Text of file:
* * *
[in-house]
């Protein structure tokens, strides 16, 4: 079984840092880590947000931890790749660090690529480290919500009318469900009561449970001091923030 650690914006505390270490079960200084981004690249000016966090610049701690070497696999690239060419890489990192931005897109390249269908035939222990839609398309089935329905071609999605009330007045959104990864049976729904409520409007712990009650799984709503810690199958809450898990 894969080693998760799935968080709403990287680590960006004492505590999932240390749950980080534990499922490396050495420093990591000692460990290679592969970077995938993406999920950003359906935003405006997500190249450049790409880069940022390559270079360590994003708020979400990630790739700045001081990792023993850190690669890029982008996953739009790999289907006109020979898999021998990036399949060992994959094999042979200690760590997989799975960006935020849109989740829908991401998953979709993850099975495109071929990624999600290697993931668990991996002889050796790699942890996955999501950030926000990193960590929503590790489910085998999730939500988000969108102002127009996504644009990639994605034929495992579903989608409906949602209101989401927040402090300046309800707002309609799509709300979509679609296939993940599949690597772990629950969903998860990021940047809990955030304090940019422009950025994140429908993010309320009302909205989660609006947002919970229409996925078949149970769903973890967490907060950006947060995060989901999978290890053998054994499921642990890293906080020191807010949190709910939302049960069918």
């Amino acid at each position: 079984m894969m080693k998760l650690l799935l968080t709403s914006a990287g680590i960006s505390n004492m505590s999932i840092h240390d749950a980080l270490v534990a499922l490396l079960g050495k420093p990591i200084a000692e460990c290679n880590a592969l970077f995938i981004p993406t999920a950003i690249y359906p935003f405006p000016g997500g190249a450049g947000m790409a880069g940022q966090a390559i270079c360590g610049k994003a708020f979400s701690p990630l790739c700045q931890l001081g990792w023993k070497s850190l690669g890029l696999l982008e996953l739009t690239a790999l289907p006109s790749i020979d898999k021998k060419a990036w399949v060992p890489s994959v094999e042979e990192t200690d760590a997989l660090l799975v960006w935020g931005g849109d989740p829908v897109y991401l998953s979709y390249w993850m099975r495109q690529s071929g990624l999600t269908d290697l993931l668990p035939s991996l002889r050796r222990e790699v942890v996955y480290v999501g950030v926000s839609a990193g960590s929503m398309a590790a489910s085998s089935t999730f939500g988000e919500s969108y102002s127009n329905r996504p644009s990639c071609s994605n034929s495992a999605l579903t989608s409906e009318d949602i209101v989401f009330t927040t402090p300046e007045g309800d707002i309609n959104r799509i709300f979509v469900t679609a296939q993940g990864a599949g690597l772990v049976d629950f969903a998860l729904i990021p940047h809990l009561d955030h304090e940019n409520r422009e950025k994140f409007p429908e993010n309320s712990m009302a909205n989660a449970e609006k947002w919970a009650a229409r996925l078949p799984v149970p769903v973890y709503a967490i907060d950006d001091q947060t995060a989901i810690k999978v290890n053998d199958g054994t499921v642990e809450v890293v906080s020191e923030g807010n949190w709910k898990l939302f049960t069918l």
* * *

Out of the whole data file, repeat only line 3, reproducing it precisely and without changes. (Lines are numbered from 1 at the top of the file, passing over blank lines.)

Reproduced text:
């Amino acid at each position: 079984m894969m080693k998760l650690l799935l968080t709403s914006a990287g680590i960006s505390n004492m505590s999932i840092h240390d749950a980080l270490v534990a499922l490396l079960g050495k420093p990591i200084a000692e460990c290679n880590a592969l970077f995938i981004p993406t999920a950003i690249y359906p935003f405006p000016g997500g190249a450049g947000m790409a880069g940022q966090a390559i270079c360590g610049k994003a708020f979400s701690p990630l790739c700045q931890l001081g990792w023993k070497s850190l690669g890029l696999l982008e996953l739009t690239a790999l289907p006109s790749i020979d898999k021998k060419a990036w399949v060992p890489s994959v094999e042979e990192t200690d760590a997989l660090l799975v960006w935020g931005g849109d989740p829908v897109y991401l998953s979709y390249w993850m099975r495109q690529s071929g990624l999600t269908d290697l993931l668990p035939s991996l002889r050796r222990e790699v942890v996955y480290v999501g950030v926000s839609a990193g960590s929503m398309a590790a489910s085998s089935t999730f939500g988000e919500s969108y102002s127009n329905r996504p644009s990639c071609s994605n034929s495992a999605l579903t989608s409906e009318d949602i209101v989401f009330t927040t402090p300046e007045g309800d707002i309609n959104r799509i709300f979509v469900t679609a296939q993940g990864a599949g690597l772990v049976d629950f969903a998860l729904i990021p940047h809990l009561d955030h304090e940019n409520r422009e950025k994140f409007p429908e993010n309320s712990m009302a909205n989660a449970e609006k947002w919970a009650a229409r996925l078949p799984v149970p769903v973890y709503a967490i907060d950006d001091q947060t995060a989901i810690k999978v290890n053998d199958g054994t499921v642990e809450v890293v906080s020191e923030g807010n949190w709910k898990l939302f049960t069918l």